Google-Backed 'O3b' Satellites Promise High-Speed Internet Access

Initially, 16 satellites will orbit near the equator to deliver connectivity to emerging markets in Asia, Africa, Latin America, and the Middle East.

W. David Gardner, Contributor

September 9, 2008

2 Min Read

Google is financing a constellation of 16 satellites to bring high-speed low-cost Internet connectivity to emerging nations located near the equator.

Announced Tuesday, O3b Networks said the satellites are planned to orbit near the equator to deliver Internet connectivity to emerging markets in Asia, Africa, Latin America, and the Middle East. The service is planned for activation by the end of 2010.

The endeavor is the brainchild of entrepreneur Greg Wyler, who realized the need -- and the difficulty -- of getting high-speed Web access to emerging nations while he helped to establish early 3G and fiber-to-the-home networks in Africa.

"Only when emerging markets achieve affordable and ubiquitous access to the rest of the world will we observe locally generated content, widespread e-learning, telemedicine and (much) more," said Wyler in a statement. "O3b Network will bring multi-gigabit Internet speeds directly to emerging markets, whether landlocked in Africa or isolated by water in the Pacific Islands."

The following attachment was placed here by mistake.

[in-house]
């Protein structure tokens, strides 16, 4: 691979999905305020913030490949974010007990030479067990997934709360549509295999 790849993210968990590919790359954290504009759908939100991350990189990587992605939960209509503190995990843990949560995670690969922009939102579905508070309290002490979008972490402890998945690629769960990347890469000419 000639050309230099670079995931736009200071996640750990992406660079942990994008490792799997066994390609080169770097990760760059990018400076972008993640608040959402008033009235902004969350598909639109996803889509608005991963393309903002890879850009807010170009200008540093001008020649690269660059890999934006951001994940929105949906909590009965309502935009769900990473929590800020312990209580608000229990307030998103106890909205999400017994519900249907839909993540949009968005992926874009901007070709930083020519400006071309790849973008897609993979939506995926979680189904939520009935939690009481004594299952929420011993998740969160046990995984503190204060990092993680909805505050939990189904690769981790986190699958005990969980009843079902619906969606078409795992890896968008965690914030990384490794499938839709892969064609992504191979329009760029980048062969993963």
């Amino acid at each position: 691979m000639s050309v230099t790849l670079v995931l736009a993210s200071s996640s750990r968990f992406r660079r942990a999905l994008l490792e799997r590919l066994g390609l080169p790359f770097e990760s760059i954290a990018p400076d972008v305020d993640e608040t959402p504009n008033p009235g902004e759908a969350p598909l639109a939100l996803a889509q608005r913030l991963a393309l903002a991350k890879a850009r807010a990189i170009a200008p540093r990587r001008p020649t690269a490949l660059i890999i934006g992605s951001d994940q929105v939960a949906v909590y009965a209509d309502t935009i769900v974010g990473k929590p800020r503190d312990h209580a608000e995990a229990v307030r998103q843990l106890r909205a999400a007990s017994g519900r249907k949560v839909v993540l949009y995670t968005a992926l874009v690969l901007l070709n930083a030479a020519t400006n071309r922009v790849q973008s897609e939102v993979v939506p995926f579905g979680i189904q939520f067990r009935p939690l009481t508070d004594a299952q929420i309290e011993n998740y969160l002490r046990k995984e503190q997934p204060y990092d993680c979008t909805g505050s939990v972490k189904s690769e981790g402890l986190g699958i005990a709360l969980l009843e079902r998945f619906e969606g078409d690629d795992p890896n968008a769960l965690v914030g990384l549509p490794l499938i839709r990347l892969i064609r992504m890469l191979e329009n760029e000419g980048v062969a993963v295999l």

O3b -- abbreviation for "the other 3 billion" -- is headquartered in Jersey, Channel Islands, with a subsidiary for technical development located in Englewood, Colorado.

Initial satellite development is being provided by French defense company Thales SA. The O3b business plan calls for regional ISPs and telecommunications providers to utilize the satellites for high-speed internet access in their respective regions. The company said the system's more than 2,000 transponder equivalents will be able to deliver Internet backhaul at speeds of 10 Gbps. The system has been configured so additional satellites can be added as needed.

"O3b Networks' model empowers local entrepreneurs and companies to deliver Internet and mobile services to those in currently underserved or remote locations at speeds necessary to power rich web-based applications," said Larry Alder, Google's Alternative Access Team product manager, in a statement.

Liberty Global, which offers telecommunications and Web services in more than 15 countries, will contribute technical services to the project through its Colorado facilities

In addition to Google, O3b is initially being financed by Liberty Global and HSBC Holdings. Investment banking firm Allen & Company is also helping to finance the project, although at a lower level than the three chief financing entities.

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